Reflections from Asia Parks Congress Part 2: A love letter to the sea turtles

Submitted by Hazrina Zainal. This blog is the second in a series from three youth participants sponsored by the IUCN World Commission on Protected Areas to attend the Asia Parks Congress held in Sabah, Malaysia in May 2022.

Graceful. Majestic. Utter mystery. There are just not enough adjectives in the English language to describe my feeling every time I lay eyes on a sea turtle. These captivating reptiles 

My fascination with sea turtles started when I was still a student, in my early days volunteering to care for rescued sea turtles in Sabah. The moment I laid eyes on my first turtle; I fell in love. It was a beautiful green turtle, almost a metre long, resting on a huge blank tank. A rescuer had just cleaned the barnacles off her and conducted an examination to ensure she was in good health before returning to the sea. It was a pivotal moment to me as I realized I am meant to be in wildlife conservation.

Nur Zarhazrina Zainal love sea turtle Asia Parks Congress APC

When I first joined the Perak State Parks Corporation (PSPC), I was tasked with coordinating research projects on the Pulau Sembilan SP. Pulau Sembilan is basically a small archipelago consisting of nine small islands clustered together. A primary producer of anchovies in Perak, it is home to various marine species, to my delight, including two species of turtles, the green sea turtle and the hawksbill turtles. It was almost a dream come true.

The very first moment the boat touched the sand, I was greeted by a heartbreaking sight. There it was, floating aimlessly in the waters, a green sea turtle carcass. I was traumatized, but something had to be done. I asked the rangers whether this was a frequent observation. The rangers informed me that turtles used to frequently land on the Lalang beach to lay their eggs. However, egg predation by monitor lizards drastically cut the sea turtles visit until one day, they just stopped coming.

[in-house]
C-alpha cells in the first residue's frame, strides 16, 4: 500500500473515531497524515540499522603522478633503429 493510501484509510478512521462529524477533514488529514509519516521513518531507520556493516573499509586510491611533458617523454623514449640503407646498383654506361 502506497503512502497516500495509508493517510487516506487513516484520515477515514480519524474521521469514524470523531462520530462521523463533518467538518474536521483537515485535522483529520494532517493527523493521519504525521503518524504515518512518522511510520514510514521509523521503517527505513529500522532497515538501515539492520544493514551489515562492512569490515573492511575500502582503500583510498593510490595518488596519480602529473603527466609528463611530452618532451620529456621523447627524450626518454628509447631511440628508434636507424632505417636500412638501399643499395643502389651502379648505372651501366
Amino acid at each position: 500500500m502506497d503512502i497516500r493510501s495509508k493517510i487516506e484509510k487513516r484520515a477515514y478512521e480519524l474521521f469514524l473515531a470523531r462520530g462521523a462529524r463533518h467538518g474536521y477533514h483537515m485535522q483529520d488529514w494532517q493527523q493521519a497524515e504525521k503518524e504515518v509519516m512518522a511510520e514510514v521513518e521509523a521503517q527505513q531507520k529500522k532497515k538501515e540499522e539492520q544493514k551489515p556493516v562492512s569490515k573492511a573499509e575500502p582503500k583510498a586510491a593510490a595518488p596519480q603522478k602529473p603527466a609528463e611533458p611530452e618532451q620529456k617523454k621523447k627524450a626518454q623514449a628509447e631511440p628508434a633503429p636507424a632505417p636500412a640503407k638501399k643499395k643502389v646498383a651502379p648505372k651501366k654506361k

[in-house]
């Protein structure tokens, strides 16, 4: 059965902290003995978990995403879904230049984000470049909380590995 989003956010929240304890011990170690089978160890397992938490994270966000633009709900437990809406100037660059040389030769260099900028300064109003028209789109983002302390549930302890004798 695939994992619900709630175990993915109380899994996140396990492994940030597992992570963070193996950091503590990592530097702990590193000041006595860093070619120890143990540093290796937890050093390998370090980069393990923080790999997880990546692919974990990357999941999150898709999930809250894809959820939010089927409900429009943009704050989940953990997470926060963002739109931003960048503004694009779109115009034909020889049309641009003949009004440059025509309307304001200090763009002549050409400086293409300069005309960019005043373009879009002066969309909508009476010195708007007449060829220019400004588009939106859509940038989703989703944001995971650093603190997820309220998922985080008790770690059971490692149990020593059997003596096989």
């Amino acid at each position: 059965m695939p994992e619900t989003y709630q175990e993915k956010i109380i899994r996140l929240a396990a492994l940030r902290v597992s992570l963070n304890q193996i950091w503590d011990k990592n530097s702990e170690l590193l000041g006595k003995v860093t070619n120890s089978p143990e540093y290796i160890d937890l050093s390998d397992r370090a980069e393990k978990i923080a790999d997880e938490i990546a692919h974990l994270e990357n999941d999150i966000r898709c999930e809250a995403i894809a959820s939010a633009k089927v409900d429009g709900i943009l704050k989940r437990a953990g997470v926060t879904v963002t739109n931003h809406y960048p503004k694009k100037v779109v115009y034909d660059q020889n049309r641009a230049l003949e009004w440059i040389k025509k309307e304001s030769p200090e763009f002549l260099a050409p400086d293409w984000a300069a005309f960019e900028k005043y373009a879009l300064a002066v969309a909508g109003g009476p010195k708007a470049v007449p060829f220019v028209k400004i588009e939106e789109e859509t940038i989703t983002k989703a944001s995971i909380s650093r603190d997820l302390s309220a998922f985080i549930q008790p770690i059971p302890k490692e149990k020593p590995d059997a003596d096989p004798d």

I was determined to do something about it. We decided to start a project to monitor sea turtle landings. The rangers and I underwent intensive training under the tutelage of Dr Nurul Salmi of USM. We learnt how to perform monitoring and data collection and picked up basic hatchery knowledge. Starting with zero knowledge was no mean feat. However, Dr Nurul Salmi and her team were with us, guiding us every step of the way. Thus, Projek Penyu was born.

Our main objective was to focus on increasing sea turtle landings on the islands and monitor its population. We strived to understand the sea turtle behaviour in the area as it will lead to better planning of future projects and bring in more research to the islands. We performed beach cleanup almost every day. We built a small hut on a secluded beach so the rangers could conduct night patrolling. All these were done to create a safe and welcoming environment for the turtles to come and lay their eggs.

The project, however, did not produce the outcome we wanted. However, it was a passion project of mine that I was and still am most proud of. The blood, sweat, and tears from our relentless rangers continue to inspire me to keep working in conservation. It is a long and arduous journey, one that is worth every single effort. Losing hope is not an option, and I sincerely hope one day people will see that even the smallest gesture can help contribute to conserving our precious wildlife.


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